Growth stocks see rebound

The Chinese government's emphasis on supply-side reform and raised expectations for an economic downturn are cited for the rebound, UBS says.

The Chinese government's emphasis on supply-side reform and higher expectations for an economic downturn have led to a rebound of growth stocks, UBS Securities said in its latest liquidity report.

Since late February, China's Nasdaq-styled ChiNext has rebounded by over 10 percent, with institutional investors preferring growth stocks whose valuations matched earnings, such as small and medium size enterprises in new-energy vehicles or media, the report said.

"The ChiNext's rebound was partly due to the Government Work Report's setting the tone that supply-side reform will gradually shift focus to innovation," said Gao Ting, head of China Strategy at UBS Securities.

Expectations of an economic downturn were raised after the government managed to control the fiscal deficit, which made innovative growth stocks more appealing. China's intention to accelerate the A-share placement of US-listed Chinese stocks and the looser liquidity conditions year to date also lifted the growth stocks.

The US-listed Chinese stocks' return to the A-share market via the Chinese Depositary Receipts, which allow foreign companies to have both Chinese institutional and private investors own their stock, could gather pace, according to the report.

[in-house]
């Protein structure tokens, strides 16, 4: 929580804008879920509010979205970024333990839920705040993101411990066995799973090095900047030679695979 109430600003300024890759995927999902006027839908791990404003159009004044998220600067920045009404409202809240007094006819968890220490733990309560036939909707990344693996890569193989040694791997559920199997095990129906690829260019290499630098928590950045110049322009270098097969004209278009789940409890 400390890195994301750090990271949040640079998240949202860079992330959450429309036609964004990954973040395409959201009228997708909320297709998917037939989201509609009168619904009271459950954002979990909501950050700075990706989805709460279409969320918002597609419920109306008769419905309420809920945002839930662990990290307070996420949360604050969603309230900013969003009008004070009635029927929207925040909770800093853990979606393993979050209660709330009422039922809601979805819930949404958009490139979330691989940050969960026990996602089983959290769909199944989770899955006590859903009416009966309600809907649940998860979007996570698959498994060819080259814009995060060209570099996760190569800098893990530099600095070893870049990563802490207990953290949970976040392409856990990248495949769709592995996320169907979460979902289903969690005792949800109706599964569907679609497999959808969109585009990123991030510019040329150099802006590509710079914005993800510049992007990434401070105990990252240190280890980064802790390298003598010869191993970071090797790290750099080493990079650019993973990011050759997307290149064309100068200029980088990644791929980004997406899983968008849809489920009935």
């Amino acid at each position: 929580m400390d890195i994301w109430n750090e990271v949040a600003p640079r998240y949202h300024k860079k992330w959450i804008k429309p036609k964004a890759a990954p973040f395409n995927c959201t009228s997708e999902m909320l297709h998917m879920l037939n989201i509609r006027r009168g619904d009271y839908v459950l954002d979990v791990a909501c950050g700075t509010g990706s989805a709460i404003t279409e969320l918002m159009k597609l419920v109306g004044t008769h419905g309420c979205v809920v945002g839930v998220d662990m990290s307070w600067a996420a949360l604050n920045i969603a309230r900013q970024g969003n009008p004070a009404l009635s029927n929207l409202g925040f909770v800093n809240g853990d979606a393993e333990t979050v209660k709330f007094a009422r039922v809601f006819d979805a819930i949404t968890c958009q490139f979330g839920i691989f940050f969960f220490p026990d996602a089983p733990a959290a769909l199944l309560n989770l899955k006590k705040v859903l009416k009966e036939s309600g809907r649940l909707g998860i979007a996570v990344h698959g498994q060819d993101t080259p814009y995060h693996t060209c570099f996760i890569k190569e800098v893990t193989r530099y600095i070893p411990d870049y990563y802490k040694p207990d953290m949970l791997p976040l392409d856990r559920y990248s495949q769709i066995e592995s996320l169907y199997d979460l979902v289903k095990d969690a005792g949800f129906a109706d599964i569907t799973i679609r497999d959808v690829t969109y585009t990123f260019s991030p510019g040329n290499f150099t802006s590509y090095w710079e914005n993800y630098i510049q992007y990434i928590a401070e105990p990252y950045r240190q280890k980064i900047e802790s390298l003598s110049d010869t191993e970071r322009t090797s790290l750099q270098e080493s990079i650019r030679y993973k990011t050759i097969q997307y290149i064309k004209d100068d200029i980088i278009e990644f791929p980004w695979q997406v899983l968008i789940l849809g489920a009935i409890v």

Based on current market value, the four leading Chinese Internet companies, including Tencent, would raise 370 billion yuan (US$58.5 billion) via a 5-percent additional issuance in the A share market, which could be equal to 20 percent of the total funds raised in the market in 2017.

"Although this institutional reform will likely help boost the market's risk appetite in the near term, we believe volume and revenue growth should also be considered when valuing US-listed Chinese stocks, rather than private equity alone," Gao said. "Once these new stocks are placed, low-quality stocks will likely see a steady derating."


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